Apart from this circular they-said/we-said quarrel, EMC's rivals bellyache that Hopkinton can't prove the DMX delivers superior performance, because EMC refuses to test its systems using industry-standard benchmarks."EMC claimed that the Symmetrix DMX non-blocking architecture 'delivered the world's highest performance,' yet it has failed to disclose any industry-standard benchmark results, such as those available from the Storage Performance Council, that would back this claim up," says David Scott, CEO of 3PARdata Inc., a startup that has developed a high-end utility storage array competitive with the Symmetrix and HDS Lightning (see 3PAR Claims Benchmark Title).

EMC's position is that the SPC-1 benchmark is meaningless, because it doesn't test "real-world performance." That said, EMC is the only major vendor that is not participating in the SPC. "Until EMC shows what the box can actually do on the SPC benchmark, there isn't any fair comparison that can be made," says IBM Corp. (NYSE: IBM) spokeswoman Sandra Dressel (see LSI Screams Past IBM, Sun and HP Fiddles With Cache).

Meanest: In terms of pricing, the DMX simply drops the Symm in line with the rest of the industry. The DMX 800 starts at a list price of $409,000, cutting the entry-level price point for the Symm by about a third. EMC says its entire family of storage is priced at between 4 cents and 8 cents per MByte.

This is clearly a good development for customers, and it makes the DMX all the more attractive to prospective buyers. But it also reveals that EMC recognizes the tables have turned -- and that it's unable to charge a significant premium over its competitors.

Biggest: Nope. At least, not yet. The DMX, in fact, drops the maximum number of disk spindles it can support from 384 in the Symmetrix 8000 to 288 in the DMX 2000. However, EMC notes that with parity RAID turned on, the DMX has greater usable capacity -- 36.8 TBytes -- than the Symm 8830, which offered 34 TBytes of usable capacity with mirroring turned on.Regardless, that's still about one-third the 128-TByte maximum HDS now claims for the Hitachi Lightning 9900V, which is also resold by Hewlett-Packard Co. (NYSE: HPQ) and Sun Microsystems Inc. (Nasdaq: SUNW) (see HDS Launches Preemptive Strike).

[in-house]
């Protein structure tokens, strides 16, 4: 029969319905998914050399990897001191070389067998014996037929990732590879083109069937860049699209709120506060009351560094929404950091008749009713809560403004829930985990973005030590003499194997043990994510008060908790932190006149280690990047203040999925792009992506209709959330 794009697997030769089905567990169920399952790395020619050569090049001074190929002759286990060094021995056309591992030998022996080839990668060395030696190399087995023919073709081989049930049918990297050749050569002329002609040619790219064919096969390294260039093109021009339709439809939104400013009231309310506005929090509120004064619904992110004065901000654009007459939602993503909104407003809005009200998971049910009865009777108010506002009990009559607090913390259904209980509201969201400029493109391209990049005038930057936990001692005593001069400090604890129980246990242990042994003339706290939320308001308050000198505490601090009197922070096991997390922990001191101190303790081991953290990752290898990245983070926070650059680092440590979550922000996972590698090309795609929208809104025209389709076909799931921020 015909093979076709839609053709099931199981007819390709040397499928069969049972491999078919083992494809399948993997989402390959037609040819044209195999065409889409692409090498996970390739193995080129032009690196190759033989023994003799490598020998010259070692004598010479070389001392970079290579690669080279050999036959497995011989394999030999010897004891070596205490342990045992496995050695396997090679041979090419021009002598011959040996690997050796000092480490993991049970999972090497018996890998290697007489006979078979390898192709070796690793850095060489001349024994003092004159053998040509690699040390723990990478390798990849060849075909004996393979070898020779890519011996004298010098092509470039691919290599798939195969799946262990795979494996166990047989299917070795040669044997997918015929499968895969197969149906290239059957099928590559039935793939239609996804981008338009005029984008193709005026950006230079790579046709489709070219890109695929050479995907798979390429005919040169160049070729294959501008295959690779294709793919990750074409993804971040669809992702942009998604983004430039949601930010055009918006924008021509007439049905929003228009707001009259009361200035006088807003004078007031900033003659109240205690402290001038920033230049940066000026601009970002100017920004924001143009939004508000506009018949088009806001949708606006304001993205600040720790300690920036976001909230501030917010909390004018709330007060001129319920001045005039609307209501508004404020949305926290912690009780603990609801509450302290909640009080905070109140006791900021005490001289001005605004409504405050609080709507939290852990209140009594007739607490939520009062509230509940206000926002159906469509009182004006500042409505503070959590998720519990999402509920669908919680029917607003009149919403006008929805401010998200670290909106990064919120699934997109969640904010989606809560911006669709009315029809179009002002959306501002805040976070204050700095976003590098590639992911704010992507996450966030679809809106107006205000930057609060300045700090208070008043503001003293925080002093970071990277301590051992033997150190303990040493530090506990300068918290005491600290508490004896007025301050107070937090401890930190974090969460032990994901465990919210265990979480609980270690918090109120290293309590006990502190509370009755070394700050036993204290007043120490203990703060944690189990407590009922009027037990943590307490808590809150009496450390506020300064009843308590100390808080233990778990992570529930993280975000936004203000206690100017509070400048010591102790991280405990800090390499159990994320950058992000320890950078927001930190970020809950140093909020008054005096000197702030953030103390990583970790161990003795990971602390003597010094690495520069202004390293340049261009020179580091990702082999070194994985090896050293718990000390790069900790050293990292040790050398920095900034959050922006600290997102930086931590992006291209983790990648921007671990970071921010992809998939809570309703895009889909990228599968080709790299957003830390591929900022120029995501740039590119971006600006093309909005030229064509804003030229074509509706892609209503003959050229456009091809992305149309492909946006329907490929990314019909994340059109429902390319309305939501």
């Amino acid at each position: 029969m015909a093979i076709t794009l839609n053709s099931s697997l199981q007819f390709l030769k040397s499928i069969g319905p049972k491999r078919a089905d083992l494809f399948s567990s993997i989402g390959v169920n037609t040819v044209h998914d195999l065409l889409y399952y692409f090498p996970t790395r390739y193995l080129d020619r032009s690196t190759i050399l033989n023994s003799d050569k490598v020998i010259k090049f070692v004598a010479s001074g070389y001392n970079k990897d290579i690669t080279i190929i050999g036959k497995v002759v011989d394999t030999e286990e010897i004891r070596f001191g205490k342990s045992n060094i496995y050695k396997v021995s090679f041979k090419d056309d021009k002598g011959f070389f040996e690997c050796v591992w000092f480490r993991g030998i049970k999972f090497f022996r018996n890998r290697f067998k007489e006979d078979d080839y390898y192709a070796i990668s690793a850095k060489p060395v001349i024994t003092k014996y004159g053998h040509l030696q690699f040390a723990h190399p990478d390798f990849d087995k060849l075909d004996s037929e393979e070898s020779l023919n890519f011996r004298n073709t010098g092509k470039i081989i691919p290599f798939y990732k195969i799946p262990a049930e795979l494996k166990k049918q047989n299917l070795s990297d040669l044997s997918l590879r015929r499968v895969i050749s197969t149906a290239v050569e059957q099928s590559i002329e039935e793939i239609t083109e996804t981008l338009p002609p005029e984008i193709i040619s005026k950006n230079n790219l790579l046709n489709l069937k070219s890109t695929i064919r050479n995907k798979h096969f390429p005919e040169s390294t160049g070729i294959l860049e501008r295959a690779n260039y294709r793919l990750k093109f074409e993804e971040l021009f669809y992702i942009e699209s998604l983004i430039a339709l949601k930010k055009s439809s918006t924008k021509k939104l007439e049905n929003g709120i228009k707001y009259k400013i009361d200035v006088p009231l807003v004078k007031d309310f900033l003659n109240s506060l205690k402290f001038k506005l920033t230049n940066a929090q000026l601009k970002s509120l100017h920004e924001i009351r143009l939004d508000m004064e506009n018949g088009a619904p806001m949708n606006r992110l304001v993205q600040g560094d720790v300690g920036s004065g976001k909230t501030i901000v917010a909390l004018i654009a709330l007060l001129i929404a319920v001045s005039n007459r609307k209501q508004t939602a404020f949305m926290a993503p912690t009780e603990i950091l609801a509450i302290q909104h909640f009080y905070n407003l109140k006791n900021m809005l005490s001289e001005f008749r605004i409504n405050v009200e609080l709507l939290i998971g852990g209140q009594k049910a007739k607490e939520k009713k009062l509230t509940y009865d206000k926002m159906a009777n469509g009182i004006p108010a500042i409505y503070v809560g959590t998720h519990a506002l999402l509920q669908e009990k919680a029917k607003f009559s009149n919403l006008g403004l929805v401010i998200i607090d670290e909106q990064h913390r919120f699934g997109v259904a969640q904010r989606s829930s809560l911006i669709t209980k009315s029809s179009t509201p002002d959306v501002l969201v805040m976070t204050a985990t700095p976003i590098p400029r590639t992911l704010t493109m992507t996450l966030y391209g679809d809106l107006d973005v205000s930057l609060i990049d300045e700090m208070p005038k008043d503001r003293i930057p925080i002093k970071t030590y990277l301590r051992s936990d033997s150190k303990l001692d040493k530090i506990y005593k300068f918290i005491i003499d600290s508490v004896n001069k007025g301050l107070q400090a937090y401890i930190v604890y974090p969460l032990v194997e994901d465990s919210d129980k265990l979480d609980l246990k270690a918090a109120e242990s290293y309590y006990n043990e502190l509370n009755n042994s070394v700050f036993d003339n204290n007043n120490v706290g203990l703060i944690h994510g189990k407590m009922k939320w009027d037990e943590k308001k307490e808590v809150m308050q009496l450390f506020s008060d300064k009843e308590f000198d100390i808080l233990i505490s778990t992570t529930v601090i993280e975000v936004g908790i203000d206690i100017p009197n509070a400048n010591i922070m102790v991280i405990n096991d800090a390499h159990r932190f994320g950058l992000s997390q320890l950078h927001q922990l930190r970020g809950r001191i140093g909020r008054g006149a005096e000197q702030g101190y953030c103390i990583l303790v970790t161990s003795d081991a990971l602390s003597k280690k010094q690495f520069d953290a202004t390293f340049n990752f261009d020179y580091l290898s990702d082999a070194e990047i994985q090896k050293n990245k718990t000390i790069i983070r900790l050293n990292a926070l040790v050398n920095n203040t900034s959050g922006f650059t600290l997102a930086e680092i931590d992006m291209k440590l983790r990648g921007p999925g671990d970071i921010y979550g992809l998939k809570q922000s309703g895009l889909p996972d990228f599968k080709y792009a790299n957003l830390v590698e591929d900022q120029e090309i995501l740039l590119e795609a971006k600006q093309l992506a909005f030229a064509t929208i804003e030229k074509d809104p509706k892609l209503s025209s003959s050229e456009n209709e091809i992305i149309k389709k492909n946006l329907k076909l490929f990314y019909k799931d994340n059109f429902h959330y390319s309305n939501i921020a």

EMC responds to this fact in three ways: One, customers don't need that much storage today; two, once they do EMC will be there; and three, the performance of an HDS system loaded with 100-plus TBytes would drag significantly. EMC claims the DMX architecture has the ability to provide up to 2,048 drives in a single system, which the company says it will do at some point, if "customer demands dictate."

"There's no technical reason why we couldn't have built a larger one, but the DMX model capacities are aimed directly at customer requirements," says EMC spokesman A.J. Ragosta.

However, EMC's own marketing materials appear to contradict this position. The first customer win the company announced for the DMX -- General Mills Inc. -- is deploying 150 TBytes. That means it needs to install at least five DMX 2000 units. Qu'est que c'est? (See General Mills Upgrades to EMC DMX.)

On the other hand, it's true that most enterprises' requirements fall within that maximum 37-TByte range provided by the DMX. According to IDC, EMC customers averaged 12.1 TBytes per unit. Even HDS concedes that 30 TBytes pushes the upper limit of what its customers typically run in a single frame, though it claims a handful do require more.Other features: (This would be "baddest," we suppose) Meanwhile, the DMX currently has some notable gaps, including support for Ficon, the IBM protocol for mainframe connectivity over Fibre Channel. EMC says this will be available in the third quarter of 2003.

The lack of Ficon support could be a deal-breaker for some EMC shops, analysts say. "Many traditional Symmetrix customers operate mainframe and open system configurations, and our conversations with customers of this profile indicate some disappointment with EMC on this topic," writes RBC Capital Markets